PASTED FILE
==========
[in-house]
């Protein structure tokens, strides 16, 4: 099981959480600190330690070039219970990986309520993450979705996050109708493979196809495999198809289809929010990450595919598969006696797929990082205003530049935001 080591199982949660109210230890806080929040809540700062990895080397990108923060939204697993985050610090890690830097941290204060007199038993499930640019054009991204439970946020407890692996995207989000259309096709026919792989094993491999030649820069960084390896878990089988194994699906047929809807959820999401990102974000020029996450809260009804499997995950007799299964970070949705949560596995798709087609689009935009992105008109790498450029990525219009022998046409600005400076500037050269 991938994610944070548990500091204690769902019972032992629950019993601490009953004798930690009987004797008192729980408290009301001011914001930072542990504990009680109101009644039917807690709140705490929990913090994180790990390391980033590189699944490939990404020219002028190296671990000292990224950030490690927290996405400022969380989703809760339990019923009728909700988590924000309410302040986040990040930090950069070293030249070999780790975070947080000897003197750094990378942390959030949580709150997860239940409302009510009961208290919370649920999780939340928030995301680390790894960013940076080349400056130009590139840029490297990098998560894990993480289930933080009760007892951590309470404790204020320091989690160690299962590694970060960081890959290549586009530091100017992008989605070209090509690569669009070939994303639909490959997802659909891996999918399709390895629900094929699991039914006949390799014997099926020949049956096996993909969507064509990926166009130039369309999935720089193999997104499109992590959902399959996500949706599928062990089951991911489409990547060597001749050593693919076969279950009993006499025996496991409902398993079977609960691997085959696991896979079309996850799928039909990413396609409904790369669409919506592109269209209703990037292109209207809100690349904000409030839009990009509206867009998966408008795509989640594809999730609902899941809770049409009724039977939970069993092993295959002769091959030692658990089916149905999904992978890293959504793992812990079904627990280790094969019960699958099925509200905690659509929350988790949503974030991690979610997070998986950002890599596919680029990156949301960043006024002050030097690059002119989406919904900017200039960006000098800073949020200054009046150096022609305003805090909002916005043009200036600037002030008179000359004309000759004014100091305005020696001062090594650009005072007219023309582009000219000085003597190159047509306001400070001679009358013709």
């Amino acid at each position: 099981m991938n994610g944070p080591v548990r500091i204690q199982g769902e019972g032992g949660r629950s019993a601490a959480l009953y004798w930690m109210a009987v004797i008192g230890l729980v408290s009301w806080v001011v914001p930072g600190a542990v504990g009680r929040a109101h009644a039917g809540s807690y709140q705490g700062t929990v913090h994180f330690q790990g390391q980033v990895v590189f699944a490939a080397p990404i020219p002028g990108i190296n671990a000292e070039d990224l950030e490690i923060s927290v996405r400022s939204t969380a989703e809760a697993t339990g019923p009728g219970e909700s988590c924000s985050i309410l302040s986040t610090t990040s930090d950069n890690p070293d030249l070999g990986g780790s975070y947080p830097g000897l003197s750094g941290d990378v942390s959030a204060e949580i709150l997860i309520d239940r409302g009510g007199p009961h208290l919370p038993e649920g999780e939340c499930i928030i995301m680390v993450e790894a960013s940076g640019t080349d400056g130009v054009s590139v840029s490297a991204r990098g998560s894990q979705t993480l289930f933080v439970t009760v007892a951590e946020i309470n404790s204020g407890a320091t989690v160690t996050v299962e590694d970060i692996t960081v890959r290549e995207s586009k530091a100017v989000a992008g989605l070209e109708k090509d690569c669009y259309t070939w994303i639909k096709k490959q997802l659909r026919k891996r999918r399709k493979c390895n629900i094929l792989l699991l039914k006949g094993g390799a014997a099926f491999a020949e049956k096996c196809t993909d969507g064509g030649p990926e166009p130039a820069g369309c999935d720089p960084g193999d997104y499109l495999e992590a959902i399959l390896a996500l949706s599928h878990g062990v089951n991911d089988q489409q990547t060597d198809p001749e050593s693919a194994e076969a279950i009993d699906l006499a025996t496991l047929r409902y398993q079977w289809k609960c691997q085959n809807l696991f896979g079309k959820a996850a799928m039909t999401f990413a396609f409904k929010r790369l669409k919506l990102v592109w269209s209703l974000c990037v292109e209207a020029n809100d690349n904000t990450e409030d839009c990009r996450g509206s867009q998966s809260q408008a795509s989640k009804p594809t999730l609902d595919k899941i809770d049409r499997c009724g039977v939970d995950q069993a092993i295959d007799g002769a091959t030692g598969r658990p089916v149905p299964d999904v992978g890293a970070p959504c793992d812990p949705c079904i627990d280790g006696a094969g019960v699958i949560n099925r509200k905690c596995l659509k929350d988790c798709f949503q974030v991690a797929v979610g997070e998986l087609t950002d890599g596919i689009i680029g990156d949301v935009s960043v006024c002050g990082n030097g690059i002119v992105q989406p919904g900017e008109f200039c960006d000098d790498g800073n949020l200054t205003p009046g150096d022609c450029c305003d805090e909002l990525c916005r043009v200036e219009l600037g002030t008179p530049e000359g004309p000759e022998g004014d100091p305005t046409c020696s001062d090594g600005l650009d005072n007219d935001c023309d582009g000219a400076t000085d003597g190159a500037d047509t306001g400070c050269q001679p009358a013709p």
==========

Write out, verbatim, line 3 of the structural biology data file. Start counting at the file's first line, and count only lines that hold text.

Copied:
């Amino acid at each position: 099981m991938n994610g944070p080591v548990r500091i204690q199982g769902e019972g032992g949660r629950s019993a601490a959480l009953y004798w930690m109210a009987v004797i008192g230890l729980v408290s009301w806080v001011v914001p930072g600190a542990v504990g009680r929040a109101h009644a039917g809540s807690y709140q705490g700062t929990v913090h994180f330690q790990g390391q980033v990895v590189f699944a490939a080397p990404i020219p002028g990108i190296n671990a000292e070039d990224l950030e490690i923060s927290v996405r400022s939204t969380a989703e809760a697993t339990g019923p009728g219970e909700s988590c924000s985050i309410l302040s986040t610090t990040s930090d950069n890690p070293d030249l070999g990986g780790s975070y947080p830097g000897l003197s750094g941290d990378v942390s959030a204060e949580i709150l997860i309520d239940r409302g009510g007199p009961h208290l919370p038993e649920g999780e939340c499930i928030i995301m680390v993450e790894a960013s940076g640019t080349d400056g130009v054009s590139v840029s490297a991204r990098g998560s894990q979705t993480l289930f933080v439970t009760v007892a951590e946020i309470n404790s204020g407890a320091t989690v160690t996050v299962e590694d970060i692996t960081v890959r290549e995207s586009k530091a100017v989000a992008g989605l070209e109708k090509d690569c669009y259309t070939w994303i639909k096709k490959q997802l659909r026919k891996r999918r399709k493979c390895n629900i094929l792989l699991l039914k006949g094993g390799a014997a099926f491999a020949e049956k096996c196809t993909d969507g064509g030649p990926e166009p130039a820069g369309c999935d720089p960084g193999d997104y499109l495999e992590a959902i399959l390896a996500l949706s599928h878990g062990v089951n991911d089988q489409q990547t060597d198809p001749e050593s693919a194994e076969a279950i009993d699906l006499a025996t496991l047929r409902y398993q079977w289809k609960c691997q085959n809807l696991f896979g079309k959820a996850a799928m039909t999401f990413a396609f409904k929010r790369l669409k919506l990102v592109w269209s209703l974000c990037v292109e209207a020029n809100d690349n904000t990450e409030d839009c990009r996450g509206s867009q998966s809260q408008a795509s989640k009804p594809t999730l609902d595919k899941i809770d049409r499997c009724g039977v939970d995950q069993a092993i295959d007799g002769a091959t030692g598969r658990p089916v149905p299964d999904v992978g890293a970070p959504c793992d812990p949705c079904i627990d280790g006696a094969g019960v699958i949560n099925r509200k905690c596995l659509k929350d988790c798709f949503q974030v991690a797929v979610g997070e998986l087609t950002d890599g596919i689009i680029g990156d949301v935009s960043v006024c002050g990082n030097g690059i002119v992105q989406p919904g900017e008109f200039c960006d000098d790498g800073n949020l200054t205003p009046g150096d022609c450029c305003d805090e909002l990525c916005r043009v200036e219009l600037g002030t008179p530049e000359g004309p000759e022998g004014d100091p305005t046409c020696s001062d090594g600005l650009d005072n007219d935001c023309d582009g000219a400076t000085d003597g190159a500037d047509t306001g400070c050269q001679p009358a013709p």